A Role for the University of Ife in Increasing Agricultural Production

Duncan, E. R. (1974-04-30)

THE history of man is essentially a story of his attempt to feed himself. For those who accept the Bible literally, man has been talked by hunger since leaving the Garden of Eden. For those who prefer to follow man and his struggles by other routes, it is obvious that he has been faced with the spectre of hunger since his very beginning. Most of the great and small wars have been fought to gain or assure territory so that man could eat and live with some degree of assurance of security. Michener's fascinating novel, The Source, traces a single family through thousands of years and shows its civilization beginning with a domesticated food supply. Sabloff in The Patient Earth, attributes the fall of the classic Maya civilization to the pressures of over-population on available food supplies. The great potato famine in Ireland in the 1800s resulted in millions of the Irish immigrating to the United States. Periodic famines in India, China and more recently in the sub-Sahara have claimed millions of lives. Ironically, in man's efforts to assure himself food he produces large families which mitigate against the very solution he seeks. A relatively minor deviation in weather today may result in widespread hunger, starvation and be a severe drain on the economies of the nations concerned.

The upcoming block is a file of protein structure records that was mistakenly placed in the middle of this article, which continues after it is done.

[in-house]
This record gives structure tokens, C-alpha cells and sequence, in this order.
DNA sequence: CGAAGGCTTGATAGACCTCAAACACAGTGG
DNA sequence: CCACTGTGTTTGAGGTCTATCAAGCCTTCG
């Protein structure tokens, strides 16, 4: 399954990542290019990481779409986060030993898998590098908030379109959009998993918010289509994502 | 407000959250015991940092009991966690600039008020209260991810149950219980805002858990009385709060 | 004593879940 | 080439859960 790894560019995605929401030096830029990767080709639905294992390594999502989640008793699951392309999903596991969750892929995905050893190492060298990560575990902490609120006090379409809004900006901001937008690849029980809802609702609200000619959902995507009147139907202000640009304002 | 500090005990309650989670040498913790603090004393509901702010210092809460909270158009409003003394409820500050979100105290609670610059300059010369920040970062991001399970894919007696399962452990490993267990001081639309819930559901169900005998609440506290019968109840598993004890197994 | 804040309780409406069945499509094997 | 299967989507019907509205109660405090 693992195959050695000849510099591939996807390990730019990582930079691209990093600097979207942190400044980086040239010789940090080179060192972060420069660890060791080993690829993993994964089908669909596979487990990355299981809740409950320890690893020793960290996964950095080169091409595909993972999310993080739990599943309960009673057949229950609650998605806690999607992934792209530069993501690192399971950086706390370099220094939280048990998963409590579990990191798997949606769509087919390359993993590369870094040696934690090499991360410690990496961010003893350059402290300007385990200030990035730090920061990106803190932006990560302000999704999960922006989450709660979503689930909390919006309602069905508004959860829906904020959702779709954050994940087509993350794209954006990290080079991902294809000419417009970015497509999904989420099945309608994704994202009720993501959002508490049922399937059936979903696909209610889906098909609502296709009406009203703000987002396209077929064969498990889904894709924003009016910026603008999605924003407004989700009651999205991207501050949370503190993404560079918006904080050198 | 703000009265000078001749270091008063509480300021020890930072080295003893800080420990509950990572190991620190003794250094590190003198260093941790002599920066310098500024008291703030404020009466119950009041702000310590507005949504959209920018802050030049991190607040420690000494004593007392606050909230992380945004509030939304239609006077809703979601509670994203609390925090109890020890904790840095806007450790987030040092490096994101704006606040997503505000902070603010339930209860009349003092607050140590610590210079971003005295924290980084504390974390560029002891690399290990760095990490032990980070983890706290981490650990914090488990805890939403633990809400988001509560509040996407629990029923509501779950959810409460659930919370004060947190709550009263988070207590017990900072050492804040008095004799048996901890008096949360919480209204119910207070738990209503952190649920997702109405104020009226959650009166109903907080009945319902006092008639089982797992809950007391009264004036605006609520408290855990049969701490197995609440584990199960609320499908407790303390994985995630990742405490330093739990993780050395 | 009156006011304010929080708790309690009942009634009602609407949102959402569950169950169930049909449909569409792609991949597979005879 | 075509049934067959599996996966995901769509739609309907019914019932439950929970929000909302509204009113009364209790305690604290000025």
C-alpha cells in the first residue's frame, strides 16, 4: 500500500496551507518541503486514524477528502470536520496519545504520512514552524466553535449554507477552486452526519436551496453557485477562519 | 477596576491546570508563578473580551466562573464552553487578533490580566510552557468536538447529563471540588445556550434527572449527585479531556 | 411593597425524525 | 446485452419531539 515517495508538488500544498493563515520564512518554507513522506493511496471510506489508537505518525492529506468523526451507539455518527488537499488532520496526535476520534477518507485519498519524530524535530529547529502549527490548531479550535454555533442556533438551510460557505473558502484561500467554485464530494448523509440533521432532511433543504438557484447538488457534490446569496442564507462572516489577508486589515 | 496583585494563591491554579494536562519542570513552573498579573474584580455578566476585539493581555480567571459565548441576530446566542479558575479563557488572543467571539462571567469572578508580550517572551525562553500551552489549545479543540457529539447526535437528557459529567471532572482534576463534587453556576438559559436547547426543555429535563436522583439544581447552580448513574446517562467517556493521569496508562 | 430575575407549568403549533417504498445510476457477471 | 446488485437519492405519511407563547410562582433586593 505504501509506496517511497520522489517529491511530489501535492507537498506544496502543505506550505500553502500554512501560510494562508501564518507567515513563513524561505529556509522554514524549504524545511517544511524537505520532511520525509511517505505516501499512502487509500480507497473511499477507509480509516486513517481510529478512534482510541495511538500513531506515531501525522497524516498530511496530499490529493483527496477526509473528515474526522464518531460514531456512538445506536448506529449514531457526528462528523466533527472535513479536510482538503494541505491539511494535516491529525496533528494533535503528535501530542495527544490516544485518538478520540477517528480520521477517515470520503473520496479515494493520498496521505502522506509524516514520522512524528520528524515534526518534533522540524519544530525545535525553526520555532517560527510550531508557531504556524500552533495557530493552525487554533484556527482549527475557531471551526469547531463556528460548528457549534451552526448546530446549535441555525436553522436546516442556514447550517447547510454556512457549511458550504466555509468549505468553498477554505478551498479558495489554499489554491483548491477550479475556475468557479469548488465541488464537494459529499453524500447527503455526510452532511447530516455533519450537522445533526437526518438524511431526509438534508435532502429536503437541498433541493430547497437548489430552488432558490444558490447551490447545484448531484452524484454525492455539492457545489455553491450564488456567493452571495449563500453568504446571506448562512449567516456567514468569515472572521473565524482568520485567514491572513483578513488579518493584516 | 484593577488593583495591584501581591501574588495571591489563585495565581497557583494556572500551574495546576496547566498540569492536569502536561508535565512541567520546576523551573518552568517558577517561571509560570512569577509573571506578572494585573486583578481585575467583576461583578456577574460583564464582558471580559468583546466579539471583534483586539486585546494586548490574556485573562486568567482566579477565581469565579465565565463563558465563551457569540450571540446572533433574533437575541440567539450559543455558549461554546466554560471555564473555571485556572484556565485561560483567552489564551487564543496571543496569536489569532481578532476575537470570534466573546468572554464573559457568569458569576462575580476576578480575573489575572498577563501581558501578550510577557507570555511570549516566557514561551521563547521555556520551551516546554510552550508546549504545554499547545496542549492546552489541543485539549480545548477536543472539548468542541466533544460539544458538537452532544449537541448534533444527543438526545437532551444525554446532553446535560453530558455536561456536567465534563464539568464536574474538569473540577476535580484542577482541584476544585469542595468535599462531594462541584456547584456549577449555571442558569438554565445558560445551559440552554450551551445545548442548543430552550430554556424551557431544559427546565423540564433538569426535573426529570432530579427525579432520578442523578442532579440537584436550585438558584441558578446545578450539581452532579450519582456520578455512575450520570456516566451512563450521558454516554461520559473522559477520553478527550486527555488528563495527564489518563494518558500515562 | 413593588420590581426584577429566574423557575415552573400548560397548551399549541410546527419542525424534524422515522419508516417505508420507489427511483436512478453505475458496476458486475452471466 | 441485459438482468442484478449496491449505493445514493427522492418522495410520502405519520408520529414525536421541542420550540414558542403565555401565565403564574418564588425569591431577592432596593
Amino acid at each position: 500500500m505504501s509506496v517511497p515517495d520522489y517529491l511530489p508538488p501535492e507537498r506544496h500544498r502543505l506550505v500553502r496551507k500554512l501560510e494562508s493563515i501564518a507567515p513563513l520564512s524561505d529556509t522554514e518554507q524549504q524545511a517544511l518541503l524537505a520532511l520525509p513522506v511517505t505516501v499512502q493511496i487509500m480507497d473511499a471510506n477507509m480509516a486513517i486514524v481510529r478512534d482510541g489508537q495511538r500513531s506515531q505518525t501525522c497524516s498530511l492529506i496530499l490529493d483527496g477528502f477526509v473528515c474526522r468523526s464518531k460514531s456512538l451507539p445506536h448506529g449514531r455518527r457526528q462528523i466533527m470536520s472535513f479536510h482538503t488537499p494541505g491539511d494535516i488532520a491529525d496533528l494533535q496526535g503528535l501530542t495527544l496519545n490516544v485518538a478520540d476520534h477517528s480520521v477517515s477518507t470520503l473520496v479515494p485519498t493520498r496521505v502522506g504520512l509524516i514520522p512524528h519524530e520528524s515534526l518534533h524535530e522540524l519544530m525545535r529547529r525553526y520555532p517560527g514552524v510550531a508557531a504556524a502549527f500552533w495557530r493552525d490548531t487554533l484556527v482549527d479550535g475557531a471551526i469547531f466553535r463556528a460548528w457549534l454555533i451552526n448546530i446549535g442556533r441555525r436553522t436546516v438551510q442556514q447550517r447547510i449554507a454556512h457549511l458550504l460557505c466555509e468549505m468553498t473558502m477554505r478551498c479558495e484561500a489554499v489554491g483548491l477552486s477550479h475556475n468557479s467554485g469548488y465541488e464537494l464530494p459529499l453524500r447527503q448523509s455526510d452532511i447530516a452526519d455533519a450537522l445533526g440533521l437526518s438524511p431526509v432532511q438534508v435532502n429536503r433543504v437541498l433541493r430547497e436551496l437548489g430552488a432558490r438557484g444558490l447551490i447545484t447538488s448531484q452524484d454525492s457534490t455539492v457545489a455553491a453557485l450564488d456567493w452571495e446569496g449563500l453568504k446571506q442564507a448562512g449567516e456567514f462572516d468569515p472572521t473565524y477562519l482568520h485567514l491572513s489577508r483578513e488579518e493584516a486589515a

My purpose in presenting this paper is to voice concerns about the production of food in relation to existing and expected needs, about present population trends, and to suggest that the University of Ife can play a significant role in this drama. My qualifications to discuss this segment of agricultural and economic development may not qualify me as an authority in Nigeria, but hopefully may justify an expression of my concern